Wednesday, December 10, 2008

How tags compress semantics

I just had a simple, yet (personally) powerful revelation—a moment of grokness, if you will. While searching through my Delicious account for a bookmark to a TED talk to link to in another blog post, I came face to face with a predicament that made me really stop and think.

I began my search by using the tag "ted", with which I've tagged all TED talks I've bookmarked. I have 78 TED talks bookmarked. The bookmark entries for these posts have 280 distinct tags, 1024 words total in their bookmark title fields, and 1668 words total in the comment fields. The predicament is, do I look through 78 posts to find the one of interest, or do I instead look through the 280 tags?Tag

Or is it? If we rephrase the question, we see I'm really asking, "Can I find what I'm looking for faster using 280 words, or 2692 words?" See, those 280 tag words actually represent a compression of the semantics (the meanings) of the 2692 descriptive words. I can quickly scan 280 tags to identify the closest to my concept, giving me a significantly more manageable subset of posts to scan in more detail.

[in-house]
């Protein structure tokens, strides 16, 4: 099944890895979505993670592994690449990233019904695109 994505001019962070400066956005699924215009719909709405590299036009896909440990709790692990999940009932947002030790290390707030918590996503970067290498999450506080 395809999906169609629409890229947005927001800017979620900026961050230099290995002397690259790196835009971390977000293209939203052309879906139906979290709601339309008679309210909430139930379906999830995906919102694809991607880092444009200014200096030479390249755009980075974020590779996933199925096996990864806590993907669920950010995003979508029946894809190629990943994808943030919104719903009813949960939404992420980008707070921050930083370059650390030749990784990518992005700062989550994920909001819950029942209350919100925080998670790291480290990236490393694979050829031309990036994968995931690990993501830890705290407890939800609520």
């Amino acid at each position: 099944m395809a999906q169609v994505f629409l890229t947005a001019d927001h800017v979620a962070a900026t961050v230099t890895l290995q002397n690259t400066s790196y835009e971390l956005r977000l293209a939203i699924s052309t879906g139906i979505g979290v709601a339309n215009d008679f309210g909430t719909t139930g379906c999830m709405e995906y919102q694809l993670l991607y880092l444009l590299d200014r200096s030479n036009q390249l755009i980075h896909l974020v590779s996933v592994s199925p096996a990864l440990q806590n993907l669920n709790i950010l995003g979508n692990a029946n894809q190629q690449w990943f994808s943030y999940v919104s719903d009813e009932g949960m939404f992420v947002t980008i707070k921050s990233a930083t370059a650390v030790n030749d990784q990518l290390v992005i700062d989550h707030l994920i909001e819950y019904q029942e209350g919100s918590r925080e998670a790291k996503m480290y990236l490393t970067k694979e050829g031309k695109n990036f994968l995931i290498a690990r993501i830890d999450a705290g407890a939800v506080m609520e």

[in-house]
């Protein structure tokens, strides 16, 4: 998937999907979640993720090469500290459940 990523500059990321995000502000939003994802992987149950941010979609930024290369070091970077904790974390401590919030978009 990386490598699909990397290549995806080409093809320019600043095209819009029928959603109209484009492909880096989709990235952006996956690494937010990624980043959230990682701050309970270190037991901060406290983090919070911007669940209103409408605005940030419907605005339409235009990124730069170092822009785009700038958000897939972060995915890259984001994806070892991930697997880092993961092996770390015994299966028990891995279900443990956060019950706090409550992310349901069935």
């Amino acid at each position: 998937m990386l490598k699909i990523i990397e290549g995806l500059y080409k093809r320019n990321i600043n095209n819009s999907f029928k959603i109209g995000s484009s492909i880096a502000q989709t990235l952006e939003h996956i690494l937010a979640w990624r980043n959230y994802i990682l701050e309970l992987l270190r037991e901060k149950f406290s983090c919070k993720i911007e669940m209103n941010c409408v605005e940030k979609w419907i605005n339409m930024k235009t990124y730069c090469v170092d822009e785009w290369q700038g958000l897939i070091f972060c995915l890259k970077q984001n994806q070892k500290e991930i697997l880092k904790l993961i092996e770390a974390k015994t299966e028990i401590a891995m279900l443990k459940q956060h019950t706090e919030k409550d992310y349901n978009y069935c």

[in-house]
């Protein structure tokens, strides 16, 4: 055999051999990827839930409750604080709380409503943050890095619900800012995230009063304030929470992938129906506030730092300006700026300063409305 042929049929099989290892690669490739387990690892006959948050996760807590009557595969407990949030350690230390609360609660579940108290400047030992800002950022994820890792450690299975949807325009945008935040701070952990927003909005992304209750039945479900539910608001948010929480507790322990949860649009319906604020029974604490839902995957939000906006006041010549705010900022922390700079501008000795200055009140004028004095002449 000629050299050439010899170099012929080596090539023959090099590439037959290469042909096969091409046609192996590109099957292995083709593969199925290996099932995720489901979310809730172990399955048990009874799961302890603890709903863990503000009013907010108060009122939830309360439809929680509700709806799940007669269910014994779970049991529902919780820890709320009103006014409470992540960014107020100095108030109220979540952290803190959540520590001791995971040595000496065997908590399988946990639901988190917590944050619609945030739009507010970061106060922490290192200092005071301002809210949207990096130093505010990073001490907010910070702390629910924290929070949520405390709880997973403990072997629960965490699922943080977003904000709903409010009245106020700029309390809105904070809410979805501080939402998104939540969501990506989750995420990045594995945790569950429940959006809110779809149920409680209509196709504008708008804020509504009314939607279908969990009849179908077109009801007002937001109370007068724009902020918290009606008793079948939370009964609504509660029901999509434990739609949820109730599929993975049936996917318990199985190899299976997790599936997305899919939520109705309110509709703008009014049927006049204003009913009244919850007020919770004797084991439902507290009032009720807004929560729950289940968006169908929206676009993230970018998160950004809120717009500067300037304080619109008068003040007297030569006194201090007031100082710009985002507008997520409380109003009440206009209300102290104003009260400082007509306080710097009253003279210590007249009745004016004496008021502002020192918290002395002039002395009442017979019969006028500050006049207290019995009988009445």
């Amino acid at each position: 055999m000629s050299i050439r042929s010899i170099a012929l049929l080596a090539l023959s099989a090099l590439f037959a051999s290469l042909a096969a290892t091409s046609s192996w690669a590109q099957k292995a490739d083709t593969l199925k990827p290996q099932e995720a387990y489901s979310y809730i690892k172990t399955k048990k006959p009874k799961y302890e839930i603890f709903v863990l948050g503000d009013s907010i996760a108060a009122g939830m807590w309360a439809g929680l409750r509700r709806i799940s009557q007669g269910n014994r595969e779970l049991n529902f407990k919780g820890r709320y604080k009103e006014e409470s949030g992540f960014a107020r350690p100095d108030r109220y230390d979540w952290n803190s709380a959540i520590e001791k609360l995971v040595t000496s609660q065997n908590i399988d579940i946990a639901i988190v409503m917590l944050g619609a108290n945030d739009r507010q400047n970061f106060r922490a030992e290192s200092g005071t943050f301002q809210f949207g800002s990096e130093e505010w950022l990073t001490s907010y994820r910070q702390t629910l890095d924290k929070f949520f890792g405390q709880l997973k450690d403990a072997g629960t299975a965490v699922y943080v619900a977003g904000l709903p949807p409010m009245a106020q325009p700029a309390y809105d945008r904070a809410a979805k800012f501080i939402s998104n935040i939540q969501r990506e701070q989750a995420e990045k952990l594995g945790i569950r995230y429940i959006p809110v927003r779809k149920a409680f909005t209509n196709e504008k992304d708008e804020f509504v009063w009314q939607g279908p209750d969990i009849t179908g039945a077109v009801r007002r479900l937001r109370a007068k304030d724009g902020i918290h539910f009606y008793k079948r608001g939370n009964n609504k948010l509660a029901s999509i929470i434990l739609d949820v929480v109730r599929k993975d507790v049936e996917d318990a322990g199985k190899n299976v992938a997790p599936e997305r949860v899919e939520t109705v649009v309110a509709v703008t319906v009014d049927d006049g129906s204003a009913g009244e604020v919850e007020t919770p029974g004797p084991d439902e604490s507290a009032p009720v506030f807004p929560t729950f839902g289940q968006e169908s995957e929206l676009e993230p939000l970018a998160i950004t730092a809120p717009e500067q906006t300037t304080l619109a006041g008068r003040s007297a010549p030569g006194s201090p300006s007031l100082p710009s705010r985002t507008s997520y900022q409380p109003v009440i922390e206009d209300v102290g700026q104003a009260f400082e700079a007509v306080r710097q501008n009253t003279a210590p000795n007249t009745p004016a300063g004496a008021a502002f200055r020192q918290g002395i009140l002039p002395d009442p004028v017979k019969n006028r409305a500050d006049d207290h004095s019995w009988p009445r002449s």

Tags seemed very straightforward and powerful before, for example, reading Clay Shirky's article on the power of tagging, but it took this moment to really understand the power behind them, much like the "A ha!" moment of seeing a binary search when you've always thought of search as linear.

Two side notes:

  • I'd like to thank the developers of pydelicious for providing me the software to extract those statistics about my Delicious tags.
  • It turns out the video I was looking for had the clip of interest removed due to copyright permissions, and so the real answer to the question was to Google it. Still, it was worth it for the thought.

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